How Patterns Help Children Learn About Life
Patterns Are All Around Us
How many patterns do you see in the space around you as your read this article? Many times we look at patterns and do not "see" them. Patterns balance our view of life and add to its beauty. There is a certain symmetrical harmony that comes from understanding how patterns bring a natural order to our lives.
Did you ever count the number of stairs going up or down, count the number of windows in your home, or notice the pattern in your wallpaper? It's all part of our tendency to establish order in our every day lives. If you give a child a box full of paper cups she will make some interesting arrangements with them, but eventually she will most likely stack them into a pyramid. Again, this demonstrates the natural tendency to make sense of every day experiences through patterns.
Patterns help children learn sequencing and to make predictions which leads to mathematical skills, logic structure in algebra, and to establishing order in life. A toddler will sort green blocks from yellow ones as he builds a tower. He begins to notice things repeat in a certain order by size, shape or color. An older preschool child notices slightly more complicated sequencing such as knowing the days of the week, months of the year or odd and even numbering.
How To Help Your Child Discover Patterns
Children learn best through play and this works very well when you teach a concept such as patterns. As they enjoy the activity, they will understand the sequencing of items and predict "what comes next?"
If your child is of preschool age or below, I would suggest having them sort items before beginning any pattern activity. My mother kept a huge jar of assorted buttons on her dresser. She would often ask my sister and me to pick out a certain color button for her mending of an item. Of course we would enjoy sorting through the different styles, shapes and colors to find it. Little did we know that this was an actual learning activity for us. So, any task or activity you can think of that would make for a fun time can be used to teach patterns.
Once your child has grasped the sorting concept, you can begin to teach simple patterns. In primary school children learn patterns through the use of a variety of tools such as pattern blocks and math cubes. This is all good, but to extend the learning experience at home parents can use items in the home and outdoors to reinforce the importance of patterns and relationships.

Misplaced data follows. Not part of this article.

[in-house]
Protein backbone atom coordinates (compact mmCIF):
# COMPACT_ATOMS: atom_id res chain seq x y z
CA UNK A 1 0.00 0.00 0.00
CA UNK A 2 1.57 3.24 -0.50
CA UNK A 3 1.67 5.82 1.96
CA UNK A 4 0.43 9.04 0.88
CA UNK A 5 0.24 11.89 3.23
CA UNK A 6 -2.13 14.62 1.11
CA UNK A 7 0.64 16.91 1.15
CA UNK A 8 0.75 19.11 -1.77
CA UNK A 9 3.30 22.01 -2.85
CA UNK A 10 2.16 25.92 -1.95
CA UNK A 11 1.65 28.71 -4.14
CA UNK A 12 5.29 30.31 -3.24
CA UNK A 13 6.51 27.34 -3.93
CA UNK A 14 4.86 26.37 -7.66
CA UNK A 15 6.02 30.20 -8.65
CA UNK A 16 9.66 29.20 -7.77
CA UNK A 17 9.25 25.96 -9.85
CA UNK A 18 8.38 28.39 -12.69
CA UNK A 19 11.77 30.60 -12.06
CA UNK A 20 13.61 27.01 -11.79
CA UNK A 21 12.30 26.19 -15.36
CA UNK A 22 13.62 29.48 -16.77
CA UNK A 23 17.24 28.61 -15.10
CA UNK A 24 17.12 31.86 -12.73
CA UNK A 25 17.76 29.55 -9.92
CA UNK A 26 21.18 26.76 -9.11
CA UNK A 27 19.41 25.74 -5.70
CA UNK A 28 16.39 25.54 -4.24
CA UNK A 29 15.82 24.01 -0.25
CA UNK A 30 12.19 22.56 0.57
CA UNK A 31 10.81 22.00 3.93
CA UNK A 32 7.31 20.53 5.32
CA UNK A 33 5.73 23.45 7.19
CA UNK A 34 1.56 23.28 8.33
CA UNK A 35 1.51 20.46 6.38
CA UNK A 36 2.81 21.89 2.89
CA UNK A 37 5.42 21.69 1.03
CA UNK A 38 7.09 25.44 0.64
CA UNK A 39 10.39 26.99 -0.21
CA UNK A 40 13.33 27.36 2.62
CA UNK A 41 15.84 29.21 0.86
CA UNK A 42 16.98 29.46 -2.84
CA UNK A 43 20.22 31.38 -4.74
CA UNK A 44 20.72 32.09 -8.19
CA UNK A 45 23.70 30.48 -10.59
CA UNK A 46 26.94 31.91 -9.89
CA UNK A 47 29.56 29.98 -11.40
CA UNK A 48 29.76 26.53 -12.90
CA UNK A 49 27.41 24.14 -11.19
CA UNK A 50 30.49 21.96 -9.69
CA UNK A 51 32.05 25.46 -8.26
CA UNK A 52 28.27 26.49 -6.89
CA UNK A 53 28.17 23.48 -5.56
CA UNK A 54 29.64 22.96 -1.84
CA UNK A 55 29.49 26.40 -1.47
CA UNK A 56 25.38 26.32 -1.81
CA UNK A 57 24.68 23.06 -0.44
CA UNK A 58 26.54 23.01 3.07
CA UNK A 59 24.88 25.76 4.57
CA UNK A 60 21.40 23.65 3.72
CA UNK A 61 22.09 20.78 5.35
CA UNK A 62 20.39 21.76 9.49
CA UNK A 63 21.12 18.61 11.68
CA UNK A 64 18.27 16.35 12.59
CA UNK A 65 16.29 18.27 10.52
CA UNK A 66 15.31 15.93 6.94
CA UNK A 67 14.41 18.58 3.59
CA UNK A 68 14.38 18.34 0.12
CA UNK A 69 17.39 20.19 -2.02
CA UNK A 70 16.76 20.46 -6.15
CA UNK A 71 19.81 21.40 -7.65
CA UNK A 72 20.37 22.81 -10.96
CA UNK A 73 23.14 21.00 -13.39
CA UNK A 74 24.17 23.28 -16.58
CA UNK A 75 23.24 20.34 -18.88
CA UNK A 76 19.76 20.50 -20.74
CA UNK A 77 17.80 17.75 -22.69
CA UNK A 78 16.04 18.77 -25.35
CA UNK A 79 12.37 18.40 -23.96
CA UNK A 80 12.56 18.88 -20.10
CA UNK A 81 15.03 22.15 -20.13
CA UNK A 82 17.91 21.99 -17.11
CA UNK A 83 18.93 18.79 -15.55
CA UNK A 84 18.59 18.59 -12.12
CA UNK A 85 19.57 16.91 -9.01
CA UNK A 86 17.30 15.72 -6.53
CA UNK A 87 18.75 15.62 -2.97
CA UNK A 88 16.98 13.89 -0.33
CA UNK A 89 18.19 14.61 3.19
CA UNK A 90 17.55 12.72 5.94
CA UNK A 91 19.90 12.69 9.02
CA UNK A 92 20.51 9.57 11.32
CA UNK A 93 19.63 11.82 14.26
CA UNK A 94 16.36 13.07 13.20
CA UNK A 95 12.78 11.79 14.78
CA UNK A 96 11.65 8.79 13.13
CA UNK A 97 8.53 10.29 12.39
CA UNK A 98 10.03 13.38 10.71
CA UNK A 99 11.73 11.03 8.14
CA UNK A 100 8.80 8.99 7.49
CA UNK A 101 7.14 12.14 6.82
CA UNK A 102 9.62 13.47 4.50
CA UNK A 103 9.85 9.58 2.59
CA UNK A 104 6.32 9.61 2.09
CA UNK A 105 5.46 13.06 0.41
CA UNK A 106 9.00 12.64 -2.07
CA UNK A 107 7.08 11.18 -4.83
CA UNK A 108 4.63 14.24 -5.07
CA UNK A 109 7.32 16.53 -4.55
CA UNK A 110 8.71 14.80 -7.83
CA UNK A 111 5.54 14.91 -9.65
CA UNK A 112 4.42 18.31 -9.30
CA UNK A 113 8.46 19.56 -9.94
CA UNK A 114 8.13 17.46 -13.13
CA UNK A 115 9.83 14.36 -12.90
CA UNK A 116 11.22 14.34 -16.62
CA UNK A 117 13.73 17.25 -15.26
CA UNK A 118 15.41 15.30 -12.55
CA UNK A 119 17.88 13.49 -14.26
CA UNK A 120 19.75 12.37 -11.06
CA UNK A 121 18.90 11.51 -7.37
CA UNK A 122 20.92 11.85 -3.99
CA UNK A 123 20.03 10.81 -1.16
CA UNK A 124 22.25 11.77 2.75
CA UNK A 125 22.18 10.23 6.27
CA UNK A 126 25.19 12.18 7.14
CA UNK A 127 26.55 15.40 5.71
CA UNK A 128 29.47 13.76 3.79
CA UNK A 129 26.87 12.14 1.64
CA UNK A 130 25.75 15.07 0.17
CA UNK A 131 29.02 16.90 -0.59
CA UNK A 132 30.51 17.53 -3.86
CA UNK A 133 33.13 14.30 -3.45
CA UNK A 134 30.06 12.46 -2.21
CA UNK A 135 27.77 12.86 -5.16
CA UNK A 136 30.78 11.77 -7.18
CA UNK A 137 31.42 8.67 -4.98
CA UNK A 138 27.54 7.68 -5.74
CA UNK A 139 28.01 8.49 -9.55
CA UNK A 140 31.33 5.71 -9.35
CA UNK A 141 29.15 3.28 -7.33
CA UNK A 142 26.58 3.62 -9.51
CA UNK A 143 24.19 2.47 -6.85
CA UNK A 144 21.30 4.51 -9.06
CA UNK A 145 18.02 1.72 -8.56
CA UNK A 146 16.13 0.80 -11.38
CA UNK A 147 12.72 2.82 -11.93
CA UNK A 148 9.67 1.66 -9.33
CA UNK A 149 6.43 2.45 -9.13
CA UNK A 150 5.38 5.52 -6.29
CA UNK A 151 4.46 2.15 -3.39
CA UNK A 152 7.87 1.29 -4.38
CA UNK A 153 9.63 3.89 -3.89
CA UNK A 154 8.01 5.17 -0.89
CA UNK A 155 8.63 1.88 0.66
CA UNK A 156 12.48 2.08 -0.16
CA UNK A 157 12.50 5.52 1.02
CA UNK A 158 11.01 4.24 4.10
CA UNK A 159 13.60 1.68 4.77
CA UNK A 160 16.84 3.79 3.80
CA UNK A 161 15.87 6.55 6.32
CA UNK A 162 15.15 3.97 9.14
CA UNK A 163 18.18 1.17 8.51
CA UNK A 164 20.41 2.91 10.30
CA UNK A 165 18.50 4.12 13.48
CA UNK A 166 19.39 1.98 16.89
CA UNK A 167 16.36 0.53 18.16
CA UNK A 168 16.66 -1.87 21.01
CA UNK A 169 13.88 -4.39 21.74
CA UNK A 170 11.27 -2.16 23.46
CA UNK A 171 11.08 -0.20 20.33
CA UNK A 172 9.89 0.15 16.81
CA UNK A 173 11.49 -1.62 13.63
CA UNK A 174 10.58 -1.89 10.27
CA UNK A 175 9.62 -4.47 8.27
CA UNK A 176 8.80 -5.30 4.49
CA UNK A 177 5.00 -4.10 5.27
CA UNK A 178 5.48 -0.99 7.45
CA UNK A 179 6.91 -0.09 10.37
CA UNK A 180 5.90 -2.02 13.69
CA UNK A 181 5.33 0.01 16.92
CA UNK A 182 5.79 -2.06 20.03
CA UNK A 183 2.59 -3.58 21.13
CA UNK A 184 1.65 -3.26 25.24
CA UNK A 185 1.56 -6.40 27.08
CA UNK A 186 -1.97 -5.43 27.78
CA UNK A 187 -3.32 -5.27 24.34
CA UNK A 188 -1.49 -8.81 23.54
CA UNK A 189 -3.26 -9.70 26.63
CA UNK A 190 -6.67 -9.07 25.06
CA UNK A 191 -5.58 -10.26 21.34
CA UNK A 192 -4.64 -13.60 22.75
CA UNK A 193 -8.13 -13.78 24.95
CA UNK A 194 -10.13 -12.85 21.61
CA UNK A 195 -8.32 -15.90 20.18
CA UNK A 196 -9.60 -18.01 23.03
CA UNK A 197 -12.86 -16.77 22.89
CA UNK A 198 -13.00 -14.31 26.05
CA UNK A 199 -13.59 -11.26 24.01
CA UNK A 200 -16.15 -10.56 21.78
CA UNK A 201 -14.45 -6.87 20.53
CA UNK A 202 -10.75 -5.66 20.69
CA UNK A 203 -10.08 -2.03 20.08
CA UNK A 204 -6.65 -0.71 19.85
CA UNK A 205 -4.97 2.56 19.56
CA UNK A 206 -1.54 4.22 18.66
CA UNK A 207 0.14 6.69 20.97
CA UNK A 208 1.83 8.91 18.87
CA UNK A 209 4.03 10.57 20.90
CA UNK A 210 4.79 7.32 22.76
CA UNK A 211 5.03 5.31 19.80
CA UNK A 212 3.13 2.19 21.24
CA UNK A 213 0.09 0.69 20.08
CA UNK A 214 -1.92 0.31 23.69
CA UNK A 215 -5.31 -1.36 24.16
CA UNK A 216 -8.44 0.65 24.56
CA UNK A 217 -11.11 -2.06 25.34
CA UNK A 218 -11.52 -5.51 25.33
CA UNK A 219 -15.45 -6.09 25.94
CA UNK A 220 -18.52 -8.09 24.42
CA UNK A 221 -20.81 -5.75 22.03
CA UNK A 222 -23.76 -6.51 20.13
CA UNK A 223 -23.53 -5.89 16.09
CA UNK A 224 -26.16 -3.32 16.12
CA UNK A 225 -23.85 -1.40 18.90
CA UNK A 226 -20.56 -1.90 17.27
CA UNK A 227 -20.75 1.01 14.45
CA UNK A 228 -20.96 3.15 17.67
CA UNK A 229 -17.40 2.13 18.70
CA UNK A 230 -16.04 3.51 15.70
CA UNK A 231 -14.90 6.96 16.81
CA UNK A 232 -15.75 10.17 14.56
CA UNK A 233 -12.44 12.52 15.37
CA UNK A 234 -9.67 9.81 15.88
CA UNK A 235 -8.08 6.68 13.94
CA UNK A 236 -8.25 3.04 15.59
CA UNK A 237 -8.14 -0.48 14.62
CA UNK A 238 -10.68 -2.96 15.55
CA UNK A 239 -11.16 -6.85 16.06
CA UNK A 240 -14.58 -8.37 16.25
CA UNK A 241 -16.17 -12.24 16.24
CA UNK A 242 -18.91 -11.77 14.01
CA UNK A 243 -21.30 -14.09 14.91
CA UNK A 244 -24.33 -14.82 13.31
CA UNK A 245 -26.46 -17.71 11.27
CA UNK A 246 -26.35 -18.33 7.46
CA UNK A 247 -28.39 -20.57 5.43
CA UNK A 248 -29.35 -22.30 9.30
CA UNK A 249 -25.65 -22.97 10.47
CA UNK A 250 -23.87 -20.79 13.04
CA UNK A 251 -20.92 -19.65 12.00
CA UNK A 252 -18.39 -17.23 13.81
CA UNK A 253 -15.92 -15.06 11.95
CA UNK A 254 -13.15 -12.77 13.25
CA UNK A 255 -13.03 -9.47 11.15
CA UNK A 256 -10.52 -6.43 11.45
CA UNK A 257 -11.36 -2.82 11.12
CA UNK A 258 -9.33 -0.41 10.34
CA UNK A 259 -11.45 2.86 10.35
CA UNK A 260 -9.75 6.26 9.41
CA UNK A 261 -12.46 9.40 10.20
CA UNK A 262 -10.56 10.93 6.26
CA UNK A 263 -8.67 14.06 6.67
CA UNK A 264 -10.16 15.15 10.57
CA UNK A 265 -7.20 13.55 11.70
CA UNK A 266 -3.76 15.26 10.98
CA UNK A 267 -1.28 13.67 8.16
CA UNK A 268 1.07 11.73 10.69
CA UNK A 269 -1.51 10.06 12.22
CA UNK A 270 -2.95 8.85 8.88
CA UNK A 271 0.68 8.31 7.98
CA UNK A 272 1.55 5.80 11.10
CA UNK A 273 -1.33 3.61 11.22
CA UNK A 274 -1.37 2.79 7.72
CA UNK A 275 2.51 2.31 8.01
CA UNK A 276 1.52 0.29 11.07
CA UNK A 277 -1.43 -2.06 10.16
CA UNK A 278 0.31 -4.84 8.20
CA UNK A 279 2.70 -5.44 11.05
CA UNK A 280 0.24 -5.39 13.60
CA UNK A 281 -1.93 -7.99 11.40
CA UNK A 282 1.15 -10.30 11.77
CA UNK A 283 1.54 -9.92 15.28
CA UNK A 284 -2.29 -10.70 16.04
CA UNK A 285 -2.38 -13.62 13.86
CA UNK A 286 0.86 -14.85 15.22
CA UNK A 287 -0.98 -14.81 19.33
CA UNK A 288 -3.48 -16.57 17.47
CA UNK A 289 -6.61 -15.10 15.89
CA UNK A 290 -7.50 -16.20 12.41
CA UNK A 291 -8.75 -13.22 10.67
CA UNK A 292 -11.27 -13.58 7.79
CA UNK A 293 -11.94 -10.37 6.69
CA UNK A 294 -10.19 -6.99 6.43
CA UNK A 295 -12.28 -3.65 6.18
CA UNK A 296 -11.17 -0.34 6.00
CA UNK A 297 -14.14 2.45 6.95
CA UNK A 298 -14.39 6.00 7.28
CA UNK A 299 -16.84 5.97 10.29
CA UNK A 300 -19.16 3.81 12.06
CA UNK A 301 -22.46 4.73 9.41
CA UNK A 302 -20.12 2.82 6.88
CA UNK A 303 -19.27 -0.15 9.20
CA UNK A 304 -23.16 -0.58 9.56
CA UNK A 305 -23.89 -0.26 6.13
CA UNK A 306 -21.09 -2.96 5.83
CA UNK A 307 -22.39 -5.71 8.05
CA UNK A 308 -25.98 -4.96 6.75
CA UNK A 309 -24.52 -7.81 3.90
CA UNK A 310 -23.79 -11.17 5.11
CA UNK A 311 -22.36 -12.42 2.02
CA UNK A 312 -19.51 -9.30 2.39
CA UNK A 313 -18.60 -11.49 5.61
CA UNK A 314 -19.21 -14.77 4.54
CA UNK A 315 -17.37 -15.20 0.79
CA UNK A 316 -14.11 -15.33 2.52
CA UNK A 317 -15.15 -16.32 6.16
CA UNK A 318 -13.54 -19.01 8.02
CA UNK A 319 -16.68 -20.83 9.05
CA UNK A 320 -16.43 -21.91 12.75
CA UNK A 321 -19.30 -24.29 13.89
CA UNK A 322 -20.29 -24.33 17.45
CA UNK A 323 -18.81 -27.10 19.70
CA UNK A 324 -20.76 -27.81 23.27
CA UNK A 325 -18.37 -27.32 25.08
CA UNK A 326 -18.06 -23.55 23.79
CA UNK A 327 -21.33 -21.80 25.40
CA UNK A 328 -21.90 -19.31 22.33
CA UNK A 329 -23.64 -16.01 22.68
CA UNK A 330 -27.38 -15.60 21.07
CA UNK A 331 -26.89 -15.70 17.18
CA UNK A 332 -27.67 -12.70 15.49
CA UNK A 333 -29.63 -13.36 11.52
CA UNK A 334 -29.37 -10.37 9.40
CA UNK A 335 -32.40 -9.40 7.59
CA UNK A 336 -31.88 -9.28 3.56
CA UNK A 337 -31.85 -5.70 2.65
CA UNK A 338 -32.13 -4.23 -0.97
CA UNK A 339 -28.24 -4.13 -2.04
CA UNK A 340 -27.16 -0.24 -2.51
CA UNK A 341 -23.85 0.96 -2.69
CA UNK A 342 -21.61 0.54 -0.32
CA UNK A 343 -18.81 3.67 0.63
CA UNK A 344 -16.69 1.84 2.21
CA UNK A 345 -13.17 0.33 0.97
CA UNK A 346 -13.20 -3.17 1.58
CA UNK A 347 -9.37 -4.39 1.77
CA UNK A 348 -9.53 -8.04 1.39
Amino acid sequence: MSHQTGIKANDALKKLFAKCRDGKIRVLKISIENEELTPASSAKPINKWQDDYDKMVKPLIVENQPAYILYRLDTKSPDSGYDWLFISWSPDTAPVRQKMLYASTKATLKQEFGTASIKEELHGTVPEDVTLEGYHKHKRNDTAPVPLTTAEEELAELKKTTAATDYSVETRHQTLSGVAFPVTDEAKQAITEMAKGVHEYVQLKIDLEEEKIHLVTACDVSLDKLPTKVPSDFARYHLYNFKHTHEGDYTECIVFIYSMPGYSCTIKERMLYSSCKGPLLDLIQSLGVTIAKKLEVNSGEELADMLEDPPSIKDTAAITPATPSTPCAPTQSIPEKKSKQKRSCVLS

Play an upbeat song that has a good basic tempo, such as a march, that your child can clap hands to the beat. Role model how to clap with the beat and encourage your child to follow along. Clap fast, clap slow, vary the claps of fast and slow as you play together. This will help them understand rhythm and pattern. You can also jump to the music in the same manner (fast, slow, jump three times and then stop, etc.) to establish a pattern of jumping.
For preschoolers, another great approach to patterns is to have them stamp shapes or use stickers on a strip of paper. Model the pattern for them and use a simple sequence at first, keeping it to two or three items; for example: apple, pear, banana.
A great introduction to a math pattern concept is to use numbers and ask them to complete the sequence, asking the child what is next? Or, you can have them fill in the blank as a practice in order of alphabet letters. Keep in mind that most preschool children can only recognize numbers to twenty and may need help with letters of the alphabet.
Learning Activity Ideas
Stack, Sort, Count
Match by size or color
Sort by category: example, trucks, cars, planes
Sort by color, shape, size, flavor
Candy can be used to count.
Sort by type: example, apple,pear, pumpkin
Stack, sort, size
Example: count 1, 2, 3, __?___ (ask what comes next)
This can be done orally or with use of items
Example: alphabet a, b, c, ?, e. Ask child to fill in the blank.
Use manipulatives of felt, plastic, etc. on table.
Nature's Natural Patterns
My favorite method of teaching patterns is to go outdoors. It is great exercise for everyone as well as a natural teaching platform for patterns. I have children bring pencils or crayons and a sturdy piece of paper to draw on. As they explore their surroundings, I ask them to look for patterns around them and to draw what they see. Here are some things you can point out:
- the brick pattern on a building or home
- the pattern on the sidewalk or driveway
- the tree rings
- the patterns on a leaf
- the number of petals on flowers
- the neighborhood house colors, shape, size
- the shadows of people, trees, buildings
You will be amazed at what they will find! Later, you can talk with them about their discoveries and post them somewhere for added emphasis. Your child will benefit from the activity and learn that nature has some interesting life lessons to teach them through patterns.
I have added a fun exercise below as a practice for adults who may want to test their pattern skills. I use this as an icebreaker in some of my college courses (source: Family Fun Magazine). You can post your answer in the comment section along with any other added insight to this topic.
Fascinating Video On Patterns In Nature!
© 2012 Dianna Mendez